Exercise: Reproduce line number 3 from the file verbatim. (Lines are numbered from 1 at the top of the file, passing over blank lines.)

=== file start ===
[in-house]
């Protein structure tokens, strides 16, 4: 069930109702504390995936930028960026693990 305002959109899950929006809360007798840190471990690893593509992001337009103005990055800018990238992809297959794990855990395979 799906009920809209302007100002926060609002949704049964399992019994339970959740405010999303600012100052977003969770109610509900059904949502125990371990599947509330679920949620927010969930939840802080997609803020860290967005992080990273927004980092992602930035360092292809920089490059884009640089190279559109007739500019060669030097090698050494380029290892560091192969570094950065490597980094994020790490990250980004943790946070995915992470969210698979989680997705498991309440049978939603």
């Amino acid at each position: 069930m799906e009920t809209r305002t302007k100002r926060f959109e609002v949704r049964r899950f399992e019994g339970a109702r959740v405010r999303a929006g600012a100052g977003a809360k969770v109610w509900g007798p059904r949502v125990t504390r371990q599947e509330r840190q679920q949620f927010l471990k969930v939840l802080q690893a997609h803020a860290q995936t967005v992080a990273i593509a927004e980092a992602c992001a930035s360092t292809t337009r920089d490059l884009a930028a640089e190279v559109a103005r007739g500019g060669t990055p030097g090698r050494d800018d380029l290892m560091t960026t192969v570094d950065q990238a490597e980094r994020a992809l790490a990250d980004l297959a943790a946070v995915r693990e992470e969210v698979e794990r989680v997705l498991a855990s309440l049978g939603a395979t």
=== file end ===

């Amino acid at each position: 069930m799906e009920t809209r305002t302007k100002r926060f959109e609002v949704r049964r899950f399992e019994g339970a109702r959740v405010r999303a929006g600012a100052g977003a809360k969770v109610w509900g007798p059904r949502v125990t504390r371990q599947e509330r840190q679920q949620f927010l471990k969930v939840l802080q690893a997609h803020a860290q995936t967005v992080a990273i593509a927004e980092a992602c992001a930035s360092t292809t337009r920089d490059l884009a930028a640089e190279v559109a103005r007739g500019g060669t990055p030097g090698r050494d800018d380029l290892m560091t960026t192969v570094d950065q990238a490597e980094r994020a992809l790490a990250d980004l297959a943790a946070v995915r693990e992470e969210v698979e794990r989680v997705l498991a855990s309440l049978g939603a395979t």